11. Ok. For the record, I think you're right that Genady's metric just describes flat spacetime, and that this argument that I'm giving is really clutching at straws. I was exposed to Schwarz's/Clairaut/Young theorem in the past and I remembered that if a function is not C2 (never mind the only non-continuous derivatives being the diagonal ones) the conditions of the theorem are no longer satisfied and it could happen that some devilish argument gives you a contradiction. I just don't know. Thereby my question "are you sure?" which I should have formulated more clearly. My intuition tells me that fxy and fyx could give you problems, but fxx and fxx is the same thing no matter what the continuity status is, because x is the same thing as x, as you rightly imply. Another part that makes me think that you're right even from the POV of a rigorous proof is that the distributions involved are Heaviside's, the delta, and its derivative. And those are extraordinarily well-behaved as long as you never integrate them against functions that don't fall to zero fast enough at infinity. All functions we use in physics fall to zero pretty fast, so no problem there. As to your question for me, if by "pathological" you mean "not continuous", it's not possible to have a composition of two functions, one continuous, and the other not, that gives you a continuous function. So my answer would be no. What does happen sometimes is that, trying to solve EFE, we get bad coordinate systems, and we must use singular coordinate transformations that mend the "singularities" that were never there in the first place. I do know that that's what happens with the Kruskal-Szekeres coordinates. After all, the composition of two singular transformations can restore continuity, exactly as 1/u (singular at u=0) with u=1/x (singular at x=0) becomes just x (continuous everywhere). It indeed is.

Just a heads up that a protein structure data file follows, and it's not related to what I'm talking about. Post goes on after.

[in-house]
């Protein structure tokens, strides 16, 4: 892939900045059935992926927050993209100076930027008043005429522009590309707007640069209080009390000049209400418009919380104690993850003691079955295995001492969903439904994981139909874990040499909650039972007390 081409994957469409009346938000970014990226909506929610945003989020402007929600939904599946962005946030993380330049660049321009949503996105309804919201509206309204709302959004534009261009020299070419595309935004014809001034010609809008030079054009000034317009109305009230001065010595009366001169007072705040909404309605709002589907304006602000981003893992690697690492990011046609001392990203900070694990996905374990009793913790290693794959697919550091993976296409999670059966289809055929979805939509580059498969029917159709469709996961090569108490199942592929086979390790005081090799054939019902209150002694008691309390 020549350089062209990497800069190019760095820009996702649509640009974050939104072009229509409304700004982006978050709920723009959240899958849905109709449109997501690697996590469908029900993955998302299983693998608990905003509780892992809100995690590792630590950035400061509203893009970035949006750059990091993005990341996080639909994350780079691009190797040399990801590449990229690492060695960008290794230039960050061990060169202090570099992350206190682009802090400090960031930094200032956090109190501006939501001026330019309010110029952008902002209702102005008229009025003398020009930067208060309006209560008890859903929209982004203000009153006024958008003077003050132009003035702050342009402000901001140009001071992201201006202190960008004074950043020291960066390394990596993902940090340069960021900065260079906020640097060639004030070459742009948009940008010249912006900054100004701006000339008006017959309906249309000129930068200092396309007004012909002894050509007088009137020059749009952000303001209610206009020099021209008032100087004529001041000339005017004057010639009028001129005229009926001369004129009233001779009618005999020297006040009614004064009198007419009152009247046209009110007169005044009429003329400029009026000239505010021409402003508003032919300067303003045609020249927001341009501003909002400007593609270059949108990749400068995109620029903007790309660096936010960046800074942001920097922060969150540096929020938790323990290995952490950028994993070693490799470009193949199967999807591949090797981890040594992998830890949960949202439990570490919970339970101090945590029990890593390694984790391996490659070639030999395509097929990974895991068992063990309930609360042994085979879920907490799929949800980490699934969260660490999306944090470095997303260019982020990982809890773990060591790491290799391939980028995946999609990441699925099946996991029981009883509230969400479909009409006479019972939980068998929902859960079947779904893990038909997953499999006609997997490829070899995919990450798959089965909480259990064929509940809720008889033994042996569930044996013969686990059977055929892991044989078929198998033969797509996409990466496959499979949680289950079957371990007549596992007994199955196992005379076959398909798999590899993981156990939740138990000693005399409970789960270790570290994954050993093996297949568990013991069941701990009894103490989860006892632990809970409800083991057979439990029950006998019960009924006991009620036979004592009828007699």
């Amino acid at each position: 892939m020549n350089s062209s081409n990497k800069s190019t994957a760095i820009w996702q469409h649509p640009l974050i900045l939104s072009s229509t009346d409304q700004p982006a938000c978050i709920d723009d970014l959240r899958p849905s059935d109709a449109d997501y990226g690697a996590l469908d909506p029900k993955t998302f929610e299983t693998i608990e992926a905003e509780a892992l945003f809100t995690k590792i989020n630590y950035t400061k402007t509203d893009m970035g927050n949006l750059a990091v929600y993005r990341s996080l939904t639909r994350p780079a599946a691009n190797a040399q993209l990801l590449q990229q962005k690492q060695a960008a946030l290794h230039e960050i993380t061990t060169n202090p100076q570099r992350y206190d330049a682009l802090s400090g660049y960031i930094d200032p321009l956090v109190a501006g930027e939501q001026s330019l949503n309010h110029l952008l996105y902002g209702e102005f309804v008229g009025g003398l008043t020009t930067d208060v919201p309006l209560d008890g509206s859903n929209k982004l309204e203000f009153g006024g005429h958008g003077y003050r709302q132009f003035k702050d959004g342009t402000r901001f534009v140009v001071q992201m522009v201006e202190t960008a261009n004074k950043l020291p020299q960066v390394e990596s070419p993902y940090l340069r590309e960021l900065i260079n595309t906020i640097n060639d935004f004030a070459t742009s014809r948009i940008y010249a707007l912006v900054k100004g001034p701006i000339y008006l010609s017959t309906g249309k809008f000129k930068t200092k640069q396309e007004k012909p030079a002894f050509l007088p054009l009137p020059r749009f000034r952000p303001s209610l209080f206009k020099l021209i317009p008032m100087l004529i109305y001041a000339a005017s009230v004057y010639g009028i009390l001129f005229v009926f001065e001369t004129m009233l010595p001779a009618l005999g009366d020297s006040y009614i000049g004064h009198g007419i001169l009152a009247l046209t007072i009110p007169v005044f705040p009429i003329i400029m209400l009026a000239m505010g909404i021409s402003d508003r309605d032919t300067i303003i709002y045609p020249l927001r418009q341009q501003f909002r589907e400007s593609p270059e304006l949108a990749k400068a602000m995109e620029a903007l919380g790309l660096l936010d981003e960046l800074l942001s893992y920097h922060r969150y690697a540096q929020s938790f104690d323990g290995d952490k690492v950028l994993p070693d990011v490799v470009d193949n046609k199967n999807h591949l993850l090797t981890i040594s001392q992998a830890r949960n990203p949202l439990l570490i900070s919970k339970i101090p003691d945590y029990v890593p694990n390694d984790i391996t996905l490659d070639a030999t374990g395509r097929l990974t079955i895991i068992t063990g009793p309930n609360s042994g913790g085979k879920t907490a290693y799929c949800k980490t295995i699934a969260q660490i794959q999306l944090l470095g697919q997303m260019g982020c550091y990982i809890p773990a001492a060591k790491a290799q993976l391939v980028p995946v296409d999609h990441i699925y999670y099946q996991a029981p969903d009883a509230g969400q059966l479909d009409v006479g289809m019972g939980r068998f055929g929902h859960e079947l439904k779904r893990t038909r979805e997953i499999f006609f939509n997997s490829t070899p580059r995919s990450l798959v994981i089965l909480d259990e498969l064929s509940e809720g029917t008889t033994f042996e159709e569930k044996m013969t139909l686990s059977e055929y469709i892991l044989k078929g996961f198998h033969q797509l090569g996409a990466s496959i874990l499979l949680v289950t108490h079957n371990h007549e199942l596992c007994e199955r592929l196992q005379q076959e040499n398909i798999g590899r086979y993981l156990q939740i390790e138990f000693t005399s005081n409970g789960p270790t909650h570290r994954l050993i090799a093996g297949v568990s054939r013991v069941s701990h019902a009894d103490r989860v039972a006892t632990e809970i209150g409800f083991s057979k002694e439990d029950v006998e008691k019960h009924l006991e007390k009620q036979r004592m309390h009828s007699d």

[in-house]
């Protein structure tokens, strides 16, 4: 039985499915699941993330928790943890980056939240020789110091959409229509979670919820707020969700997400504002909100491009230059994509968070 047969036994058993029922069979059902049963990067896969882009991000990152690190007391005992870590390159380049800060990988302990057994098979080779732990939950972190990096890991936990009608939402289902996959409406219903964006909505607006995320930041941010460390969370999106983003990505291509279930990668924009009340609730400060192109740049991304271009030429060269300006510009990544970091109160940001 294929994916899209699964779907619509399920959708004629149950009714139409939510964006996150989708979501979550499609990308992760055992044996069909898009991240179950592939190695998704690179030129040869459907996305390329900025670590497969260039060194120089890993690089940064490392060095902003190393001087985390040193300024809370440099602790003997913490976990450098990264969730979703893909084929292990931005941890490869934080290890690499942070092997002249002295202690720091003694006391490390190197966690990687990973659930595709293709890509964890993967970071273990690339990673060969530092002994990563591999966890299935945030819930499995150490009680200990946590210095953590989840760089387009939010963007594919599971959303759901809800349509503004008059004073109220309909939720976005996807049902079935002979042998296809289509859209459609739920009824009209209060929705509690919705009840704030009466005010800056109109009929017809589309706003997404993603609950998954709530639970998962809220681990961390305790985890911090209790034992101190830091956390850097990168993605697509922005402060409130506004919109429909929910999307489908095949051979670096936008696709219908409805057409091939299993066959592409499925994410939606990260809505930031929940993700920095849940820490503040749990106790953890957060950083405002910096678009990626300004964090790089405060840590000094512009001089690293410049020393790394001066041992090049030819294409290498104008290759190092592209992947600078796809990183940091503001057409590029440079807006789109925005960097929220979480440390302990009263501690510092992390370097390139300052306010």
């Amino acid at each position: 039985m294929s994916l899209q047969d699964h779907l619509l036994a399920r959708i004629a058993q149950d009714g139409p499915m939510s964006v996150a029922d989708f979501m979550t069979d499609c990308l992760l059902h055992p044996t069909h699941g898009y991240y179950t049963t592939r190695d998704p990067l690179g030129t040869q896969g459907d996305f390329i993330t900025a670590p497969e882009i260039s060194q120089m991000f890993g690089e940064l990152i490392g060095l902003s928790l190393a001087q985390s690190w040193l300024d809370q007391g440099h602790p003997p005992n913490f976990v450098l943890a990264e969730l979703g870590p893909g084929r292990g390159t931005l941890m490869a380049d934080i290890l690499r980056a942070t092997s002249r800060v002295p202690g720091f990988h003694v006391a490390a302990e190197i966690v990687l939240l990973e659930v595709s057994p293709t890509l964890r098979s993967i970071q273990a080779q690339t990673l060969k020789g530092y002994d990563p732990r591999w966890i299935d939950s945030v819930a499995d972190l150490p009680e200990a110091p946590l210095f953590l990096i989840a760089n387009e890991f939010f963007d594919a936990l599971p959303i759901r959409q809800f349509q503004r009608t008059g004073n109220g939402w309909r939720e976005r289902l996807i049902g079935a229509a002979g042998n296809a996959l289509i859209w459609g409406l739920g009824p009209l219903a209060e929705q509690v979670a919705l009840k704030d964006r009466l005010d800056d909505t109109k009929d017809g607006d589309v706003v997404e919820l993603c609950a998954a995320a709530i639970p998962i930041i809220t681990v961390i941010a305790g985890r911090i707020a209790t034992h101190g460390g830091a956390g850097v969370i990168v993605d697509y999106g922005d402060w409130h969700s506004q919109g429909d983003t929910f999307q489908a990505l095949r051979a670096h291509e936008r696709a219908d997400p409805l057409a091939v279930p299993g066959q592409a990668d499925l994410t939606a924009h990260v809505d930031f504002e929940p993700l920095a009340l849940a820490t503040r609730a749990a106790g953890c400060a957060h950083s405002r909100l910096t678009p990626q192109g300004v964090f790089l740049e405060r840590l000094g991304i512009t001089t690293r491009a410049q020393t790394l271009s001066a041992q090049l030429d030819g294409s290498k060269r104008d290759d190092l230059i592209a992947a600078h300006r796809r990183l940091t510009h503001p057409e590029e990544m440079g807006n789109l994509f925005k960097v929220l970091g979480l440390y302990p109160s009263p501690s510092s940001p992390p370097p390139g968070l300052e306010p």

12. Oh, believe me, I did. One would think it's you who doesn't want to grasp the logic behind mine: Are you sure? Symmetry of partial derivatives is a consequence of continuity: https://en.wikipedia.org/wiki/Symmetry_of_second_derivatives#Schwarz's_theorem Somewhere on the back of my mind I was trying to remember an argument that validates it. It might be something like this: https://en.wikipedia.org/wiki/Symmetry_of_second_derivatives#Distribution_theory_formulation But this is becoming farther and farther away from the OP with every post --and less and less interesting for everybody else, I suspect. Mm... Yes, you're right. Genady actually said it (if I understood correctly). That, as \( G_{\mu\nu}=8\pi G T_{\mu \nu} \), any \( G_{\mu \nu} \) obtained from the metric connection by means of the \( g_{\mu\nu} \) you give yourself can be used as the \( T_{\mu \nu} \) just after dividing by \( 8 \pi G \).